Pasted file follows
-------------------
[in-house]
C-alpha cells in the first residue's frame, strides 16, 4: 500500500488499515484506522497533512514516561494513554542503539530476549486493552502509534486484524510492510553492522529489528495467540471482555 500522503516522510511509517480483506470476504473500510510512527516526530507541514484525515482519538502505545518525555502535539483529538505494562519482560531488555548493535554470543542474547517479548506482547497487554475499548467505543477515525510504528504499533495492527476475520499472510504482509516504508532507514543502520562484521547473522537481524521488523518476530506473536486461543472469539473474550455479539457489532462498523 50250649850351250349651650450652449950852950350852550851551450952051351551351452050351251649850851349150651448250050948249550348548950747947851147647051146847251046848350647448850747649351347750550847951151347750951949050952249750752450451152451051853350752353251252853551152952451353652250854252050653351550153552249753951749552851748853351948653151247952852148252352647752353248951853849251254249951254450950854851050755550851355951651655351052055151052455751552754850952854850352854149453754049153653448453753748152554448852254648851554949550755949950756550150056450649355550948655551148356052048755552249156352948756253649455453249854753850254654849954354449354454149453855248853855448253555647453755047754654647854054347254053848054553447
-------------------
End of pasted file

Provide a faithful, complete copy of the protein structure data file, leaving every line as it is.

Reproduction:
[in-house]
C-alpha cells in the first residue's frame, strides 16, 4: 500500500488499515484506522497533512514516561494513554542503539530476549486493552502509534486484524510492510553492522529489528495467540471482555 500522503516522510511509517480483506470476504473500510510512527516526530507541514484525515482519538502505545518525555502535539483529538505494562519482560531488555548493535554470543542474547517479548506482547497487554475499548467505543477515525510504528504499533495492527476475520499472510504482509516504508532507514543502520562484521547473522537481524521488523518476530506473536486461543472469539473474550455479539457489532462498523 50250649850351250349651650450652449950852950350852550851551450952051351551351452050351251649850851349150651448250050948249550348548950747947851147647051146847251046848350647448850747649351347750550847951151347750951949050952249750752450451152451051853350752353251252853551152952451353652250854252050653351550153552249753951749552851748853351948653151247952852148252352647752353248951853849251254249951254450950854851050755550851355951651655351052055151052455751552754850952854850352854149453754049153653448453753748152554448852254648851554949550755949950756550150056450649355550948655551148356052048755552249156352948756253649455453249854753850254654849954354449354454149453855248853855448253555647453755047754654647854054347254053848054553447